An interesting related result [1, Proposition 3.1] states that if with , then is nilpotent of class at most 3.
The following examples show that the hypotheses of Theorem A cannot be weakened.
Example 1 ([1, Example 4.2]).
Let x and y be elements of defined by
Then , and has order , so, in particular, G is not nilpotent.
Let x and y be elements of defined by
and has order , so, in particular, G is not nilpotent.
Let be a group, . Then .
That commutes with x is a direct consequence of . Then shows that commutes also with y. ∎
Let G be a group, and let . Suppose that, for some , we have that is an n-Engel subset of G. Then
and therefore . Replacing b by , we see that implies . Next use , which implies and thus, after conjugation by a, that . Replacing b by , we see that implies . ∎
Let G be a -Engel 2-group. Then G is locally nilpotent.
Taking the quotient of G by the Hirsch–Plotkin radical, we can assume that , and we want to show that . We argue by contradiction and suppose . As groups of exponent 4 are locally finite, there must be an element of order 8. We get a contradiction by showing that is abelian and thus .
Let , and consider the subgroup , where . Let
where and . By Lemma 3.2, we know that
By Theorem A, we then know that and therefore H is finite. Using GAP or MAGMA, one can then check that , and thus we have shown that is abelian. ∎
Let G be a -Engel 3-group. Then G is locally nilpotent.
As before, we can assume that , and the aim is then to show that . We argue by contradiction and suppose that . As groups of exponent 3 are locally finite, there must be an element of order 9. Let and . As in the proof of Proposition 3.3, one sees that H is finite and then, with the help of GAP or MAGMA, that . Thus for all , and thus is a left 3-Engel element of G. By the main result of , we then know that , which contradicts the fact that . ∎
Let G be a group, and let be two elements of finite order such that is a 4-Engel set. Then every prime divisor of is a divisor of and . In particular, if a and b are of coprime order, then .
are 3-Engel subsets of G. By Theorem A, we know that
are nilpotent. As these groups are nilpotent, we know that every prime divisor of divides and every prime divisor of divides . Now we have , and thus divides and and thus also and from the discussion above. ∎
Proof of Theorem B.
Let G be a -group that is -Engel. Let be the set consisting of all elements in G whose order is a power of 2 and that of those elements whose order is a power of 3. In view of Propositions 3.3 and 3.4, it suffices to show that and are subgroups and that G is a direct product of and . Now take any two elements of coprime orders, and let . By Lemma 3.1, we know that for all . By Lemma 3.5, it follows that . Thus T is nilpotent, and as a and b are of coprime order, it follows that . Now let , and let be an element that has odd order. By the argument above, we know that , and as was arbitrary, we see that . Thus is a 2-group, and by Proposition 3.3, it is locally nilpotent and thus so is . As is generated by 2-elements, it is then a 2-group, and thus , and thus is a subgroup. The proof that is a subgroup is similar, using Proposition 3.4. Now let and . Then and is thus trivial. Hence G is a direct product of and and thus locally nilpotent. ∎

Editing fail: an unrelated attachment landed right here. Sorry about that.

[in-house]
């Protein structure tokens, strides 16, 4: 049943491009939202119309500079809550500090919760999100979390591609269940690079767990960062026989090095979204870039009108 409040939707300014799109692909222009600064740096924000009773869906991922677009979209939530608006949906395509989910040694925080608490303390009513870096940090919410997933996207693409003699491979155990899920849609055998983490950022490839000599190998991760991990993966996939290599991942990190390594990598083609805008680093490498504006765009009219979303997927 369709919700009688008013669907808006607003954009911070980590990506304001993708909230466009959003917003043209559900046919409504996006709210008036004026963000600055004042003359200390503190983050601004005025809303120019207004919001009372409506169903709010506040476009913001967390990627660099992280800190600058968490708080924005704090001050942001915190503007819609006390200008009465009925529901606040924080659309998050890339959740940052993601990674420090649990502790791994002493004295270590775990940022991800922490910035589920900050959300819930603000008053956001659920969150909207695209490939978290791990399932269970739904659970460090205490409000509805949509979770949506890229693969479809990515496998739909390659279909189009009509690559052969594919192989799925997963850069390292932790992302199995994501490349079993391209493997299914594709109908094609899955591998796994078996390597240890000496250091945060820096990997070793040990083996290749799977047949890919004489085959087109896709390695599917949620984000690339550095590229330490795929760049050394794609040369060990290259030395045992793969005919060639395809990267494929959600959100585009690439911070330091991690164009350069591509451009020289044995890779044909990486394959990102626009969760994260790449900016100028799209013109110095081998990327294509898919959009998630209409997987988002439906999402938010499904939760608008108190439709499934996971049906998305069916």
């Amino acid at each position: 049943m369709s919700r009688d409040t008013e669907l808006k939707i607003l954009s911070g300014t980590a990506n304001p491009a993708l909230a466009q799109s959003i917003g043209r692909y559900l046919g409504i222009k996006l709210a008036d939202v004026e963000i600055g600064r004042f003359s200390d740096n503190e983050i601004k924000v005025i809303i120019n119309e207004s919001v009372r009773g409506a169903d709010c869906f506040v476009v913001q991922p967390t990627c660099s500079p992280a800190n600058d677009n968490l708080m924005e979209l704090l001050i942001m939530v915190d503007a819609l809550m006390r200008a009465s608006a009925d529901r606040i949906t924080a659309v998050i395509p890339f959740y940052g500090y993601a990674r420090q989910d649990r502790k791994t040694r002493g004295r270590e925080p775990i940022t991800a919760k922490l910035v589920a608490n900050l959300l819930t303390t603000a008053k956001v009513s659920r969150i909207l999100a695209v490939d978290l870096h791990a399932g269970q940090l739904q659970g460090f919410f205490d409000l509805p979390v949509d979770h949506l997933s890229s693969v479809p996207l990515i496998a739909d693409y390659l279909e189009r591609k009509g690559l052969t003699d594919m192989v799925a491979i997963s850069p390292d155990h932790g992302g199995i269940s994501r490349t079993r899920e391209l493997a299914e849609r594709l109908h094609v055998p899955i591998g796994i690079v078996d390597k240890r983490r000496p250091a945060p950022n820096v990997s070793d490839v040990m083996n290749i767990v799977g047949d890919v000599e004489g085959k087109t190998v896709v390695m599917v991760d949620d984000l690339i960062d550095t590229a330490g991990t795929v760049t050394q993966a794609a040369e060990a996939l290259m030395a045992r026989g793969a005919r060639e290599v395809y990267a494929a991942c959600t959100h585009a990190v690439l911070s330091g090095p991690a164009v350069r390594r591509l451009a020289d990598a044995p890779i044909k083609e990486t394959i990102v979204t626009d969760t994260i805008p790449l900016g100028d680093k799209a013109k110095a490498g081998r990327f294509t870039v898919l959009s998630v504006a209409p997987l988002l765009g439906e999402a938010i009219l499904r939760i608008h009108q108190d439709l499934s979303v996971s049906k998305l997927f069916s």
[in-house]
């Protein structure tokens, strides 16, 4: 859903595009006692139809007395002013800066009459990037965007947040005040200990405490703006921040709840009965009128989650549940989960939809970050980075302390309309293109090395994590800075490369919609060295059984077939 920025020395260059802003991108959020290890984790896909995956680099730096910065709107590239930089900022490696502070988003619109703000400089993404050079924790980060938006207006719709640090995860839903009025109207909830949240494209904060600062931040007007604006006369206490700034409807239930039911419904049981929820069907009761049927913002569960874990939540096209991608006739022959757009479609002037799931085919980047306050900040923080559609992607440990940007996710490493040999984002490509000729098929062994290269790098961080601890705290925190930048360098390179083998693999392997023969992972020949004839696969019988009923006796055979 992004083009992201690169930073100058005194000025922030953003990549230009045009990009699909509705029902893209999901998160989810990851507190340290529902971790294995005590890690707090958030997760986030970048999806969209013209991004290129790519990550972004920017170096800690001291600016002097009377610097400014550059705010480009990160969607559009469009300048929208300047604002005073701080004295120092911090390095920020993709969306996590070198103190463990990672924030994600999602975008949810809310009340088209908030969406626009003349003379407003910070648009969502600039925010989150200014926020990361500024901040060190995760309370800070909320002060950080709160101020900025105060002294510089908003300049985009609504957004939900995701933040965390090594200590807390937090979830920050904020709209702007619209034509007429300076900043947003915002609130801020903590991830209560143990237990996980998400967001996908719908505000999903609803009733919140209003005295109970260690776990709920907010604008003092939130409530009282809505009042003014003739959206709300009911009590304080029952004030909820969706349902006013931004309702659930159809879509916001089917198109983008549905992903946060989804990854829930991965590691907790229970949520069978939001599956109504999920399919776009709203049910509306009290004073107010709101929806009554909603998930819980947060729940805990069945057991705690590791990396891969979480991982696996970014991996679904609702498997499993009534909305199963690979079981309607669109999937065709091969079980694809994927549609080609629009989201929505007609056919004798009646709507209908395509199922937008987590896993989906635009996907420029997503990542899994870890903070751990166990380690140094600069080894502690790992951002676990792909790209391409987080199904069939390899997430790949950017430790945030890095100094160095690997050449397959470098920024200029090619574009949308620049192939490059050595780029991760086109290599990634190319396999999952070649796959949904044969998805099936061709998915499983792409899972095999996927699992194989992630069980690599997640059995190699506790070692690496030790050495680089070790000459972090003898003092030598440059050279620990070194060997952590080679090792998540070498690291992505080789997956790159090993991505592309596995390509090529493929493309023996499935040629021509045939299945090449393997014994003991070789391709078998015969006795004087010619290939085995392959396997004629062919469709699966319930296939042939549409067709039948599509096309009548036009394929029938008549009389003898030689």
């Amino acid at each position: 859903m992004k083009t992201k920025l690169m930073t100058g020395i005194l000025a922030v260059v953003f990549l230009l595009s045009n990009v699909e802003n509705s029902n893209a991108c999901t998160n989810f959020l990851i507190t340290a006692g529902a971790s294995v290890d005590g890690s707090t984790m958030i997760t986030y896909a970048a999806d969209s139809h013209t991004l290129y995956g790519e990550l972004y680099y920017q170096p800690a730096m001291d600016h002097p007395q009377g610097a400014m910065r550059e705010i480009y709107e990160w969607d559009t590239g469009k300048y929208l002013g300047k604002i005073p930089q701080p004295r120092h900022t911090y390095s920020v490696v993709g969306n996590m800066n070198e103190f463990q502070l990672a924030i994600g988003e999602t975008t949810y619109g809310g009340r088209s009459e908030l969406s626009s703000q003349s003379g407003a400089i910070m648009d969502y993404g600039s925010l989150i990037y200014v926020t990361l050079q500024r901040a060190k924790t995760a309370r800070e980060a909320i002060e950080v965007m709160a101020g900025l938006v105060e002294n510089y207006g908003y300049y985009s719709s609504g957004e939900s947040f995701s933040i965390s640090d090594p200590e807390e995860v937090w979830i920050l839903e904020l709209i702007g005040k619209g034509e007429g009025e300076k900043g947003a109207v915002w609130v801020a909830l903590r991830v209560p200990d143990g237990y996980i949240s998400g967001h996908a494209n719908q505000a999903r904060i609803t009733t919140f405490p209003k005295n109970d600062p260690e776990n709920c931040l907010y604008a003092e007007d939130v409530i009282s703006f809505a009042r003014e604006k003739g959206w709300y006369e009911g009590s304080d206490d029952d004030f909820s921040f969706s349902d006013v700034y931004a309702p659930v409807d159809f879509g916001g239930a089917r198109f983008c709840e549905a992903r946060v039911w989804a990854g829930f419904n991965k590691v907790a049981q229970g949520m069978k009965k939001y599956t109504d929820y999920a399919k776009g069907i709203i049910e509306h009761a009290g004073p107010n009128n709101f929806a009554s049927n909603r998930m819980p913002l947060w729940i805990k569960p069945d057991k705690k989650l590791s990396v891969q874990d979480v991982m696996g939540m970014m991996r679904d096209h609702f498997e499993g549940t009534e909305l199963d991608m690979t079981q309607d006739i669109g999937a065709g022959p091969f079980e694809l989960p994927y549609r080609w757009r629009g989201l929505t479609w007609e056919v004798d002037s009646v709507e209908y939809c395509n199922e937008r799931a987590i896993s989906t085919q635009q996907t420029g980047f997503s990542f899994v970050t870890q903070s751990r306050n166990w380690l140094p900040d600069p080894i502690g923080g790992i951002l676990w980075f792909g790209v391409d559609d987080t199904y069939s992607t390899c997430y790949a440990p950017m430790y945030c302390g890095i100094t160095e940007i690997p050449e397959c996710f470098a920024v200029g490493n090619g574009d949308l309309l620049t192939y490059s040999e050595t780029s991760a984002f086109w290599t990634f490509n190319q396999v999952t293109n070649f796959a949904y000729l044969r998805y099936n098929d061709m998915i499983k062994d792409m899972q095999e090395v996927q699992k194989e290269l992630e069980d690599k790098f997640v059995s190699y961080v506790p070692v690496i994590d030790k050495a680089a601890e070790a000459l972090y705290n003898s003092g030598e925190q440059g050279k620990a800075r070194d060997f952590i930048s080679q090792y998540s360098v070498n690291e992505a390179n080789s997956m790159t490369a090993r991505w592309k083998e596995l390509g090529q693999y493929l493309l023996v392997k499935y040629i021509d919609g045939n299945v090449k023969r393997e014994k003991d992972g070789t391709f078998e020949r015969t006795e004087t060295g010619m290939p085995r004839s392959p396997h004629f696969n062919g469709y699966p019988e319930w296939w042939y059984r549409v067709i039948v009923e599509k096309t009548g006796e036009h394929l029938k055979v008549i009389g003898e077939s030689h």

Let be a prime, and consider the group , where and is a 3-Engel set. Then G has exponent , and is abelian.
By Theorem A, we know that G is nilpotent of class at most 4. Then G is regular, and it follows easily that and then that (for definition and properties of regular p-groups, see [2, Section 12.4], in particular Theorem 12.4.3). ∎
Proof of Theorem C.
Let be a prime, and let G be a -Engel p-group. Consider , where is the Hirsch–Plotkin radical of G. The aim is to show that H is of exponent p. Passing from G to H, we can thus without loss of generality assume that the Hirsch–Plotkin radical of G is trivial, and the aim is to show that G is then of exponent p. We argue by contradiction and suppose that G has an element g of order . Let , and consider the subgroup , where . Let , where and . By Lemma 3.2, we know that
By Theorem A, we then know that is finite, and thus also H is finite. By Lemma 3.6, we know that , that is, , and thus, in particular, . Thus is a left 3-Engel element of odd order in G. By the main result of , it follows that , which contradicts our assumption that . ∎